United States District Court, D. Montana, Billings Division
FINDINGS AND RECOMMENDATION OF UNITED STATES
TIMOTHY J. CAVAN UNITED STATES MAGISTRATE JUDGE
case comes before the Court on Petitioner Susan Maki Schaff s
application for writ of habeas corpus under 28 U.S.C. §
2254. Schaff is a state prisoner proceeding pro se.
challenges a conviction for felony Driving Under the
Influence, imposed in the Thirteenth Judicial District,
Yellowstone County, Montana, on September 22, 2015 (Cause No.
DC-15-095). (Doc. 1 at 2.) Schaff pled guilty and was
sentenced to serve fifteen years. The sentence was ordered to
run consecutively to any sentence she was already serving.
Id. at 2-3 ¶¶ 1-5.
s present petition was filed on September 22, 2017. Because
it appeared that Schaff s petition may have been untimely and
procedurally defaulted, Schaff was ordered to show cause as
to why her petition should not be dismissed. (Doc. 3.) Schaff
responded. (Doc. 4.) Upon further review of Schaff s petition
and corresponding documents, it appears Schaff is not
entitled to relief on the merits of the claims she advances.
Although Schaff s petition is still likely time-barred and
procedurally defaulted, at this juncture it is more efficient
to proceed to the merits. See 28 U.S.C. §2254(b)(2);
Lambrix v. Singletary, 520 U.S. 518, 525 (1997).
forth in the Court's prior order, Schaff did not file a
direct appeal, but she did subsequently apply for relief with
the Sentence Review Division (SRD). (Doc. 1 at 3,
¶¶8-13.) No change was made to Schaff s sentence.
The SRD decision affirming Schaff s sentence was filed on May
this same time period, Schaff also appeared before the
Montana Board of Pardons and Parole. Although Schaff was not
released to parole, the Board did allow for the commencement
of her consecutive sentence imposed in
December 12, 2016, Schaff filed a "Motion to Obtain
District Court's Endorsement for a Treatment
Placement" in state district court. Schaff s motion
was apparently accompanied by an affidavit and letters of
support. On March 21, 2017, state District Court Judge Rod
Souza sent Schaff a letter commending the rehabilitative
progress she had made, but advising Schaff that the trial
court had no authority to order her placement in a particular
program, and that such decision was solely within the purview
of the Parole Board. (Doc. 1 at 25.)
Schaff s claims
present petition before this Court, Schaff alleges: (1) there
is an inaccurate entry in her criminal judgment for Cause No.
DC-15-095, wherein the conviction is referenced as her
"fourth felony DUI, " (Doc. 1 at 4, ] l5(A); 14);
(2) she was denied parole placement in a treatment facility
in contravention of the judgment, id. at 5, fl5(B);
14; and (3) there is an inaccurate claim in the Presentence
Investigation report (PSI) relative to the number of her
prior DUI convictions, id. at 5, |f 15(C); 15.
Schaff asks this Court to review and reduce the sentence she
received, and provide an endorsement for her placement in a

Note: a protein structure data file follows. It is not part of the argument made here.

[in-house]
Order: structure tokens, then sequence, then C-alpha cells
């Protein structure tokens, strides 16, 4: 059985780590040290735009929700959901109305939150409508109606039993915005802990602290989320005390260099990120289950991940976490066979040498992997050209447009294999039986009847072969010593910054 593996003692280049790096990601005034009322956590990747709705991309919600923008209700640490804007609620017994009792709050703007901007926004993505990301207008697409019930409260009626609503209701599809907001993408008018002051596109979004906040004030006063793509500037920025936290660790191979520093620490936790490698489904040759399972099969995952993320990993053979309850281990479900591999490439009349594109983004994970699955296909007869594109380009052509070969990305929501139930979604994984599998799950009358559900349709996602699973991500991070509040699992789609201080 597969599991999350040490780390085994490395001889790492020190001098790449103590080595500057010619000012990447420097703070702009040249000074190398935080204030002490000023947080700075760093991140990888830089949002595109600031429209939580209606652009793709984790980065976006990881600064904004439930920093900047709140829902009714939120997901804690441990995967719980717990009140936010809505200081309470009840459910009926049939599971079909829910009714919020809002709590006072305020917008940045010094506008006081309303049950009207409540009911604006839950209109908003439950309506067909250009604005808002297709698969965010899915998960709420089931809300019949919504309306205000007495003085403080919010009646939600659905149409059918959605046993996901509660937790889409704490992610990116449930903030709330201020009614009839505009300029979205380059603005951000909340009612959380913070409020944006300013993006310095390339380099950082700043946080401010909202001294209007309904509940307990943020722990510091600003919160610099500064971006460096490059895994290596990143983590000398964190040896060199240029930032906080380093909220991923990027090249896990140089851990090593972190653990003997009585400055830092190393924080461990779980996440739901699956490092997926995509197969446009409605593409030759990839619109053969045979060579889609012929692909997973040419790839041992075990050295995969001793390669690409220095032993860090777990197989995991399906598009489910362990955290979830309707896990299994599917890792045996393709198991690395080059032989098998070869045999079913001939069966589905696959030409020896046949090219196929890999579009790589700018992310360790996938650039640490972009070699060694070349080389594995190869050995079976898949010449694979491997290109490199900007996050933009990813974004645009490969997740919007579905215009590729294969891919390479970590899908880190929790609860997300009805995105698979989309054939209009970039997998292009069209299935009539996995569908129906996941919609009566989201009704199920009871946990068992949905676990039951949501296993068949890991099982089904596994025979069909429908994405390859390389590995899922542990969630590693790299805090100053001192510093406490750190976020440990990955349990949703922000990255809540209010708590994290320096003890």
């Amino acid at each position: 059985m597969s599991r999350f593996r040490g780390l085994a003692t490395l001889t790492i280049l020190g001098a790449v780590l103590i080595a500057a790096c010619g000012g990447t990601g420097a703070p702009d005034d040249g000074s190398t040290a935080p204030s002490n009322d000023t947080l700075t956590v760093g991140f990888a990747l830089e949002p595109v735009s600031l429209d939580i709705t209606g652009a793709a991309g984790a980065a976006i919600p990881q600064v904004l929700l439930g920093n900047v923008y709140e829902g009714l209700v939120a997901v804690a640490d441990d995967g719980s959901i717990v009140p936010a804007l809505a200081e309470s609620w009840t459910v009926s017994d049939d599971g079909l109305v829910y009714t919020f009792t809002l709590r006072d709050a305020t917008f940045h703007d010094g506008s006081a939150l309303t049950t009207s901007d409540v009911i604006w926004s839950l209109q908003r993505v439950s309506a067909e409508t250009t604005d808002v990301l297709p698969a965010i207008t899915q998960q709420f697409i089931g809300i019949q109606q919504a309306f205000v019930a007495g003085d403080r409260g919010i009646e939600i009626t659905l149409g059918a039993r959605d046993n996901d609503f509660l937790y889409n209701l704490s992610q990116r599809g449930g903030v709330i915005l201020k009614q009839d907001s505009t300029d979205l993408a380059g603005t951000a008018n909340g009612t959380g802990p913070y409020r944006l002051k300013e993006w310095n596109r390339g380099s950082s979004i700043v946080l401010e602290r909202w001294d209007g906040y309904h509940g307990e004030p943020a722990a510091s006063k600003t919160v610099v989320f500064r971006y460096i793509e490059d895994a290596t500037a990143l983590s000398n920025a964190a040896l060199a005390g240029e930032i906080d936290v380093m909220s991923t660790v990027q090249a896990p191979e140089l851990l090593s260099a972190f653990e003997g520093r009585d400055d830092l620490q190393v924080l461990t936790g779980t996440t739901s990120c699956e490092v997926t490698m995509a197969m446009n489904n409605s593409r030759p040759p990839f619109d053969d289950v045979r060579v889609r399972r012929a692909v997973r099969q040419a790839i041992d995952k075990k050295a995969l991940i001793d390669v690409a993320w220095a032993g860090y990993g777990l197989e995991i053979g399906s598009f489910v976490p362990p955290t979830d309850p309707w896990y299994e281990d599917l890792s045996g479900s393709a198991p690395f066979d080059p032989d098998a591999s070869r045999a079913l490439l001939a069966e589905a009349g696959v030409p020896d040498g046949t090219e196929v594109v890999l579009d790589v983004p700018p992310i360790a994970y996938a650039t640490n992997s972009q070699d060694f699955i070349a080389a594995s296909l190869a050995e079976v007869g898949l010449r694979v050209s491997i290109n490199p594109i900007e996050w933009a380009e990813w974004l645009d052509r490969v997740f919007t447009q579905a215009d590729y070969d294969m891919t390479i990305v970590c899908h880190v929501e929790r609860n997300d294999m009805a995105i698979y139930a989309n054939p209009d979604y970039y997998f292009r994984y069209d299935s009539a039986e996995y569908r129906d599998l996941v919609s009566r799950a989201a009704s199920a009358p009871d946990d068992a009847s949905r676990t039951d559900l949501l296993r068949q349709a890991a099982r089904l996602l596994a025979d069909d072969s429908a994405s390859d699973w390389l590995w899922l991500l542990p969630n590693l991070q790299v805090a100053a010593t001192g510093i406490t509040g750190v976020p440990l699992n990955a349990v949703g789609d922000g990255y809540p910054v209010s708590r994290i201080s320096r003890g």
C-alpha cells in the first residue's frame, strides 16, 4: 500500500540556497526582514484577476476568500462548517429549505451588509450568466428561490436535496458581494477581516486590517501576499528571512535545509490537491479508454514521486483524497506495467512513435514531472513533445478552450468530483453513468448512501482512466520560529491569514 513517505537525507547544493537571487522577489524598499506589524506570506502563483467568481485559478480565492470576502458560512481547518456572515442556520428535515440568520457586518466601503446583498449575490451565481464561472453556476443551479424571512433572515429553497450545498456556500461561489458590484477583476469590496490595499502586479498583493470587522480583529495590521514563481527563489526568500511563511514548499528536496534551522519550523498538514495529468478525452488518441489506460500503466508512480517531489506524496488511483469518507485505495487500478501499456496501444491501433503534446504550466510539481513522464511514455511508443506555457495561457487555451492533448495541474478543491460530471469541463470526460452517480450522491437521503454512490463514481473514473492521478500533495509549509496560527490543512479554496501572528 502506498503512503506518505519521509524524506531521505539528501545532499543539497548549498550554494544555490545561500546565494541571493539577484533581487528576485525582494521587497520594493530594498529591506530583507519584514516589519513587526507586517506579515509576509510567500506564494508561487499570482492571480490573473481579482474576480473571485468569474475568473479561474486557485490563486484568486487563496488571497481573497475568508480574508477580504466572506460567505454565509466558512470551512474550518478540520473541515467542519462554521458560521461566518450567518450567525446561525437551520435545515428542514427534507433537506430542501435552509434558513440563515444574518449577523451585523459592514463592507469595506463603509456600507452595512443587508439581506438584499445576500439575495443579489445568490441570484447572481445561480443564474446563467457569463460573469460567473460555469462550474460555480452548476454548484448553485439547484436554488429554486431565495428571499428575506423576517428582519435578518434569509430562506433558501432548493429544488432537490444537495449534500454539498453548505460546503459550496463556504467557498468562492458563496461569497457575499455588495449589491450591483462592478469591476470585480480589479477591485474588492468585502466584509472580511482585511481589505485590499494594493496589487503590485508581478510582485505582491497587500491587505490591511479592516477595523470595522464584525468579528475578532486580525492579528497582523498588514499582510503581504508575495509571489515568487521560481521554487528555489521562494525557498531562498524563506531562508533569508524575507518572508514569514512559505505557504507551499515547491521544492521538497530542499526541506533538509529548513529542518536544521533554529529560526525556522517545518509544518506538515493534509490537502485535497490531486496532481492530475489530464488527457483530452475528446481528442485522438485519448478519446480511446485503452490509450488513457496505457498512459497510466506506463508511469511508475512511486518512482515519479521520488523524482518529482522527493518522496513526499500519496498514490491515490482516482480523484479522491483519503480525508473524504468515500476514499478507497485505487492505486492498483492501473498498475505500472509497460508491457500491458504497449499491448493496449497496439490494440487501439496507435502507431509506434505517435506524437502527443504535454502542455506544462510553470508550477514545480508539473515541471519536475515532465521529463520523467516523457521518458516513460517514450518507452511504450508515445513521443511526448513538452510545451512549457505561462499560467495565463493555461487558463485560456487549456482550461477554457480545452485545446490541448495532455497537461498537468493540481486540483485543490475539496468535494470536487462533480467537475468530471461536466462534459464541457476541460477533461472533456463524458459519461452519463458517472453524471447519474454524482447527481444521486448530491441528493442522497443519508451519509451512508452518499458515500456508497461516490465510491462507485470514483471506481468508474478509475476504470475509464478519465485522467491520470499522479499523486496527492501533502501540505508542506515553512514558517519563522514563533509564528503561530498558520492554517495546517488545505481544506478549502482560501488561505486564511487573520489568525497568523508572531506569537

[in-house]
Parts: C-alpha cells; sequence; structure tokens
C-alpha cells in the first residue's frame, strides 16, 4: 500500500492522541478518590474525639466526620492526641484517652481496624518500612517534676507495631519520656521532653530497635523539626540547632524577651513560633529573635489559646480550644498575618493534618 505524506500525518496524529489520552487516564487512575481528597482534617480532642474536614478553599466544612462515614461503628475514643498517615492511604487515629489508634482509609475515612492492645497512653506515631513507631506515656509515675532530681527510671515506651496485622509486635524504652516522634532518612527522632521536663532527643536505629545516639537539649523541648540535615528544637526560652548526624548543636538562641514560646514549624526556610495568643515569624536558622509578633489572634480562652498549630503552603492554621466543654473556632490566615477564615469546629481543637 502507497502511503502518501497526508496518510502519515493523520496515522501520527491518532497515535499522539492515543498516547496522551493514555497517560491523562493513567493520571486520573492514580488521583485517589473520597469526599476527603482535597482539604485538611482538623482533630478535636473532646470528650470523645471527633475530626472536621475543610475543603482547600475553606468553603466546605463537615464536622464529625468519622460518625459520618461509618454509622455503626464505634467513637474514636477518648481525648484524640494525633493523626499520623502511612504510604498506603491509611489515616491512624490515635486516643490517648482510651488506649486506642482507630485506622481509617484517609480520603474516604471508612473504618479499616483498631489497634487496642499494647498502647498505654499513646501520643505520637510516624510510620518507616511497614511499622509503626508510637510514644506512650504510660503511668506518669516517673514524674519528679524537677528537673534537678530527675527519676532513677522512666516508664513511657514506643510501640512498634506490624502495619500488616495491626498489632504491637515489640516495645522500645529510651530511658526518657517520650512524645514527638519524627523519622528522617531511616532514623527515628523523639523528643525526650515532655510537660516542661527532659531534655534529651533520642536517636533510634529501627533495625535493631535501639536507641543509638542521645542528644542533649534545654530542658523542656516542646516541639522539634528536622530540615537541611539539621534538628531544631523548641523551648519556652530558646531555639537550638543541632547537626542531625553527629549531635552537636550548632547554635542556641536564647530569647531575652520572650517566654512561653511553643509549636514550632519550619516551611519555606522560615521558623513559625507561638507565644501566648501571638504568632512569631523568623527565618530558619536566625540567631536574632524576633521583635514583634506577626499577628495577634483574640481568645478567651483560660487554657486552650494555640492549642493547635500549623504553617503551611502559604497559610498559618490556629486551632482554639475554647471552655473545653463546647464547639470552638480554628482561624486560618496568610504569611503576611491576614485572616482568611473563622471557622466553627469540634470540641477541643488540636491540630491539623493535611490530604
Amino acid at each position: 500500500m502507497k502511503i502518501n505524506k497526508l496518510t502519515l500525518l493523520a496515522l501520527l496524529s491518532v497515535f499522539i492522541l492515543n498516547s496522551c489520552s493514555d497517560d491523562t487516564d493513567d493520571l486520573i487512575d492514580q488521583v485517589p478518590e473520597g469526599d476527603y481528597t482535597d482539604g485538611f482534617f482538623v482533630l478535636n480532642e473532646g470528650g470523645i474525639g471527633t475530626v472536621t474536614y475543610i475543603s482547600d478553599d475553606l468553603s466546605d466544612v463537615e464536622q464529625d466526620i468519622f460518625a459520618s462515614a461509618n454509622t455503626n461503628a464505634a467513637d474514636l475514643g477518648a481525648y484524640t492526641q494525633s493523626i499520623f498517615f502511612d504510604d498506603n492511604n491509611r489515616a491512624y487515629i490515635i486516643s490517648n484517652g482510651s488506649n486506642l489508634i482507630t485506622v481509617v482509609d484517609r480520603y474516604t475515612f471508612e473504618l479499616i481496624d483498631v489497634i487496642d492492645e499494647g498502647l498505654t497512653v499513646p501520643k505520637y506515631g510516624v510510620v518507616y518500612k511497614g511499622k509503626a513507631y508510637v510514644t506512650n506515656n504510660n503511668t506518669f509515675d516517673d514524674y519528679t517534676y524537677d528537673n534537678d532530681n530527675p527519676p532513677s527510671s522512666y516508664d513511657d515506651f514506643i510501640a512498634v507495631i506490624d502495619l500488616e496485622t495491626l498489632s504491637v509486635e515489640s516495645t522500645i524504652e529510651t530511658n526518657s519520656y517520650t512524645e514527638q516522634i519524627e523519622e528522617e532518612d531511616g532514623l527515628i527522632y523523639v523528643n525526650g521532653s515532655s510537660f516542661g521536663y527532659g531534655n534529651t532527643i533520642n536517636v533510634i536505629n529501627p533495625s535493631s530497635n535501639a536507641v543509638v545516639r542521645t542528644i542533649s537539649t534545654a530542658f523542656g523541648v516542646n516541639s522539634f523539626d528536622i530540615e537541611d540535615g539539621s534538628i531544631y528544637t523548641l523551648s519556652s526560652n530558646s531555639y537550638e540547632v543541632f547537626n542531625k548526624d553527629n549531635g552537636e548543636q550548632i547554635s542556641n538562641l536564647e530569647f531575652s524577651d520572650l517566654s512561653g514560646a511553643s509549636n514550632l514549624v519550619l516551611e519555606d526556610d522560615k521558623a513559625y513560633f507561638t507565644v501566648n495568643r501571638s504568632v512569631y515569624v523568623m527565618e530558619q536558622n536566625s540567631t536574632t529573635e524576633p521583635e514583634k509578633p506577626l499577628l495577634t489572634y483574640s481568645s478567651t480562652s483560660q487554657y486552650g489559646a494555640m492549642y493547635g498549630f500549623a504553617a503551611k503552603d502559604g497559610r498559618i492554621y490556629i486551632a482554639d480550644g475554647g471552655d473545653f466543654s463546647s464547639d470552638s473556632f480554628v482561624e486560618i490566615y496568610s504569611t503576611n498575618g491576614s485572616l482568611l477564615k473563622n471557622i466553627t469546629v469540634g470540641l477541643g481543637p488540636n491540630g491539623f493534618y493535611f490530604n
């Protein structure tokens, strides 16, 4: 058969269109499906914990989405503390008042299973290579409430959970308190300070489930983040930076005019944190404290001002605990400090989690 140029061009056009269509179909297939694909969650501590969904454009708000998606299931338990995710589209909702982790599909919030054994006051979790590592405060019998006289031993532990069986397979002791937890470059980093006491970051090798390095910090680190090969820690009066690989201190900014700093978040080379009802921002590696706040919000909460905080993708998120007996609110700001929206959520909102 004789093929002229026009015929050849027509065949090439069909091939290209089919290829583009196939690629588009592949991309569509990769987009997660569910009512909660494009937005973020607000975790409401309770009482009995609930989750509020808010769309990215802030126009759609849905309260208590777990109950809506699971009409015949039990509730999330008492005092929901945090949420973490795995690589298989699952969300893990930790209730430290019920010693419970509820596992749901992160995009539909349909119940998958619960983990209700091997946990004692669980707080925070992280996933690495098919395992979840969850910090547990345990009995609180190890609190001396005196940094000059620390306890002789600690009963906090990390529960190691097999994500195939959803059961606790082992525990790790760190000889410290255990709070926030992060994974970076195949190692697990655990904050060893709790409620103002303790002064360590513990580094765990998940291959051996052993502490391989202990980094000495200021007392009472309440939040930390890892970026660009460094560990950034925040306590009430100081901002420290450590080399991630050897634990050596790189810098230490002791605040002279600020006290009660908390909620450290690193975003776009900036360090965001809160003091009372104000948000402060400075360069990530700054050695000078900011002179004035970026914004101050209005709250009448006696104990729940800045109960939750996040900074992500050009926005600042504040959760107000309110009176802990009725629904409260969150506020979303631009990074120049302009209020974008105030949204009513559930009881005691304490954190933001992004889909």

treatment facility. Id. at 8, ¶18; 16.
prisoner is entitled to federal habeas relief only if she is
being held in custody in violation of the constitution, laws,
or treaties of the United States. 28 U.S.C. §2254(a.)
Rule 2(c) of the Rules Governing Section 2254 Cases requires
a federal habeas petition to specify all grounds for relief
and "state the facts supporting each ground."
Claims based on conclusory allegations are not a sufficient
basis for federal habeas relief. See, Mayle v.
Felix, 545 U.S. 644, 655-56 (2005). Unless an issue of
federal constitutional or statutory law is implicated by the
facts presented, the claim is not cognizable under federal
habeas corpus. Estelle v. McGuire, 502 U.S. 62, 68
(1991). As discussed below, Schaff has not alleged a
cognizable federal claim. Therefore, her petition should be
denied for lack of merit.
present petition, Schaff does not identify the federal basis
for her claim. To the extent Schaff intends to assert a due
process claim, the Due Process Clause of the Fourteenth
Amendment to the United States Constitution provides that a
state shall not "deprive any person of life, liberty, or
property, without due process of law [.]" U.S. Const.
Amend. XIV, § 1. Thus, to state a due process violation
an individual must establish the existence of a
constitutionally recognized liberty interest that is
protected by the Due Process Clause, and must demonstrate the
procedures afforded the individual for the protection of the
liberty interest were constitutionally deficient.
Kentucky Dept of Corrections v. Thompson, 490 U.S.
454, 460 (1989). "Protected liberty interests may arise
from two sources - the Due Process Clause itself and the laws
of the States." Id. (quotation and citation
omitted). Wilkinson v. Austin, 545 U.S. 209, 221
(2005) (stating that a protected liberty interest could
"arise from the Constitution itself, [. ..or] from an
expectation or interest created by state laws or
Process Clause itself does not create a federal right to
release on parole. Swarthout, 562 U.S. at 222. While
state law may create a liberty interest in parole, it is a
state interest created by state law. Id. When a
state creates such a liberty interest, however, the Due
Process Clause requires procedural fairness. Id.
With respect to parole, an inmate is constitutionally
entitled only to an opportunity to be heard, and a statement
of reasons why parole was denied. Id. Schaff ...